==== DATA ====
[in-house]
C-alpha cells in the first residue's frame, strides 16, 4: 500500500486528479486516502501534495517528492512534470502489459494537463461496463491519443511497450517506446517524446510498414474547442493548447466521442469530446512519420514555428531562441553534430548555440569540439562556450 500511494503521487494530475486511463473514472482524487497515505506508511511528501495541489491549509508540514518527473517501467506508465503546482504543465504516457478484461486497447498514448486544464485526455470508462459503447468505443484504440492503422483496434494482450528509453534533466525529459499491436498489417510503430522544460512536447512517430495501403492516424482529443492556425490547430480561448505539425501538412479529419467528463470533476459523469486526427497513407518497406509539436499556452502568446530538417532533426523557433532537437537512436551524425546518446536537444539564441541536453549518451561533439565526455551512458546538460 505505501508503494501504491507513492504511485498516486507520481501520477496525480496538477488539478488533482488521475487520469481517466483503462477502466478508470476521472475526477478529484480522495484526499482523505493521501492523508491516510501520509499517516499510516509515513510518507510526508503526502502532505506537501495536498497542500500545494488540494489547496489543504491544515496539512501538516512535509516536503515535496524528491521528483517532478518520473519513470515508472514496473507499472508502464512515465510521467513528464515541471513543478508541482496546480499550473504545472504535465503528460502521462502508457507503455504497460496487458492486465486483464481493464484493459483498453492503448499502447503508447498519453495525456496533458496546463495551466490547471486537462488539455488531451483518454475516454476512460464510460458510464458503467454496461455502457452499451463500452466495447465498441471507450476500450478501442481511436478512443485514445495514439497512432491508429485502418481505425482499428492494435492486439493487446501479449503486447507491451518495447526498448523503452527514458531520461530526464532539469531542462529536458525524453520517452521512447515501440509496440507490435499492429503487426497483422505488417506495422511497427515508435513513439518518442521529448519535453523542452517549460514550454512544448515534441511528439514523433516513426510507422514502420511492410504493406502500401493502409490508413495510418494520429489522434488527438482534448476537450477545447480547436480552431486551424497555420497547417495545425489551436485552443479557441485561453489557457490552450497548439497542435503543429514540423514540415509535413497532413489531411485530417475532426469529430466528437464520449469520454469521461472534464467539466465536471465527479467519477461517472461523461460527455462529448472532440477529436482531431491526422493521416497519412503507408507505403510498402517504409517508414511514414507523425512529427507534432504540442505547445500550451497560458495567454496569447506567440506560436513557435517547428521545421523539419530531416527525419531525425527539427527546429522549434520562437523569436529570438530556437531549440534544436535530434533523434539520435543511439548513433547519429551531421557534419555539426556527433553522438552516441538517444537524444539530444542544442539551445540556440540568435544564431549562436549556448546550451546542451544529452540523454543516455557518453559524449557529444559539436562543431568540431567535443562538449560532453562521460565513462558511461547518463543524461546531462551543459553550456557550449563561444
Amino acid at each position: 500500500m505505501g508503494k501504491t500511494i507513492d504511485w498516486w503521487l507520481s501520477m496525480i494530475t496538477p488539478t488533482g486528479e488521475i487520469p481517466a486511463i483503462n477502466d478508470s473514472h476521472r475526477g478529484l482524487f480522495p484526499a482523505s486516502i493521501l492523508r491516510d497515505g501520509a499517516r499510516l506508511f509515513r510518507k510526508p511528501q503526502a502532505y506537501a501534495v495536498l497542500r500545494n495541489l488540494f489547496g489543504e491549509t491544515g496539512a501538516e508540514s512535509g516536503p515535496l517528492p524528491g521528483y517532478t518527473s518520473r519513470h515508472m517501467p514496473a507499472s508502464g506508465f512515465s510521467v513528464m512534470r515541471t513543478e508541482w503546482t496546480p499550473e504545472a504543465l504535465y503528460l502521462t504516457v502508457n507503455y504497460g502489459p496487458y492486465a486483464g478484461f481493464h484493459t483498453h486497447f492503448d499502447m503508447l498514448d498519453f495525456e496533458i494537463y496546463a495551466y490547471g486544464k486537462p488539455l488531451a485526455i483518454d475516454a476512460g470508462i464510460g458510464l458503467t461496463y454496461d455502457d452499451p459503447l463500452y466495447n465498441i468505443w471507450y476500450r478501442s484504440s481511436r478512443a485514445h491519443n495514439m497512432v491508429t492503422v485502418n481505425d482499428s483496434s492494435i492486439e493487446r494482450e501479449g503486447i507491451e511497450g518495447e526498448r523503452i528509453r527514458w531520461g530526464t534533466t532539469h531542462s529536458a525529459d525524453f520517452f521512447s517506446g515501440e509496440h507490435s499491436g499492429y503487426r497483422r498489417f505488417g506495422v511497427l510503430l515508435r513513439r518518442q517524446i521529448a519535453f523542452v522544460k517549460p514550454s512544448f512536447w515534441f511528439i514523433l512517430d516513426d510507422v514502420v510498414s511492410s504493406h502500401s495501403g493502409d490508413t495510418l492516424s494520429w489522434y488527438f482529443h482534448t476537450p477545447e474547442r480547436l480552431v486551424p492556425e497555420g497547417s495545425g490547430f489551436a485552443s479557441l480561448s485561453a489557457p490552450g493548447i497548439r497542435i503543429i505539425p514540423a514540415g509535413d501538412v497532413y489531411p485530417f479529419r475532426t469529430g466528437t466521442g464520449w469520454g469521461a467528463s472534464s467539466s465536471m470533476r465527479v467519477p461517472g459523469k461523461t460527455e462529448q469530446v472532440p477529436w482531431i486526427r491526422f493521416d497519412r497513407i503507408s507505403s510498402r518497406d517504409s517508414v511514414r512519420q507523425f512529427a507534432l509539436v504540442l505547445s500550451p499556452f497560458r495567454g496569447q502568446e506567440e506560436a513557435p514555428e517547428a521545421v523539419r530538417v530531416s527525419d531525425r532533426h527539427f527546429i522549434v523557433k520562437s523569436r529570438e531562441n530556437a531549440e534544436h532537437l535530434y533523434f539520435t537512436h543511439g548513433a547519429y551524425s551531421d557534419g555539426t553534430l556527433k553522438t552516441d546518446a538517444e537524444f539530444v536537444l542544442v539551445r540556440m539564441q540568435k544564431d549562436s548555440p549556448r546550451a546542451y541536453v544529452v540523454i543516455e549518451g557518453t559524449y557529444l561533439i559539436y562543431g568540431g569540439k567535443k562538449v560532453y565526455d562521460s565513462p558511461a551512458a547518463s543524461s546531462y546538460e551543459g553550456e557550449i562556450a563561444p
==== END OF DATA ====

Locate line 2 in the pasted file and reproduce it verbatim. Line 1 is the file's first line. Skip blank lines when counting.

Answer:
C-alpha cells in the first residue's frame, strides 16, 4: 500500500486528479486516502501534495517528492512534470502489459494537463461496463491519443511497450517506446517524446510498414474547442493548447466521442469530446512519420514555428531562441553534430548555440569540439562556450 500511494503521487494530475486511463473514472482524487497515505506508511511528501495541489491549509508540514518527473517501467506508465503546482504543465504516457478484461486497447498514448486544464485526455470508462459503447468505443484504440492503422483496434494482450528509453534533466525529459499491436498489417510503430522544460512536447512517430495501403492516424482529443492556425490547430480561448505539425501538412479529419467528463470533476459523469486526427497513407518497406509539436499556452502568446530538417532533426523557433532537437537512436551524425546518446536537444539564441541536453549518451561533439565526455551512458546538460 505505501508503494501504491507513492504511485498516486507520481501520477496525480496538477488539478488533482488521475487520469481517466483503462477502466478508470476521472475526477478529484480522495484526499482523505493521501492523508491516510501520509499517516499510516509515513510518507510526508503526502502532505506537501495536498497542500500545494488540494489547496489543504491544515496539512501538516512535509516536503515535496524528491521528483517532478518520473519513470515508472514496473507499472508502464512515465510521467513528464515541471513543478508541482496546480499550473504545472504535465503528460502521462502508457507503455504497460496487458492486465486483464481493464484493459483498453492503448499502447503508447498519453495525456496533458496546463495551466490547471486537462488539455488531451483518454475516454476512460464510460458510464458503467454496461455502457452499451463500452466495447465498441471507450476500450478501442481511436478512443485514445495514439497512432491508429485502418481505425482499428492494435492486439493487446501479449503486447507491451518495447526498448523503452527514458531520461530526464532539469531542462529536458525524453520517452521512447515501440509496440507490435499492429503487426497483422505488417506495422511497427515508435513513439518518442521529448519535453523542452517549460514550454512544448515534441511528439514523433516513426510507422514502420511492410504493406502500401493502409490508413495510418494520429489522434488527438482534448476537450477545447480547436480552431486551424497555420497547417495545425489551436485552443479557441485561453489557457490552450497548439497542435503543429514540423514540415509535413497532413489531411485530417475532426469529430466528437464520449469520454469521461472534464467539466465536471465527479467519477461517472461523461460527455462529448472532440477529436482531431491526422493521416497519412503507408507505403510498402517504409517508414511514414507523425512529427507534432504540442505547445500550451497560458495567454496569447506567440506560436513557435517547428521545421523539419530531416527525419531525425527539427527546429522549434520562437523569436529570438530556437531549440534544436535530434533523434539520435543511439548513433547519429551531421557534419555539426556527433553522438552516441538517444537524444539530444542544442539551445540556440540568435544564431549562436549556448546550451546542451544529452540523454543516455557518453559524449557529444559539436562543431568540431567535443562538449560532453562521460565513462558511461547518463543524461546531462551543459553550456557550449563561444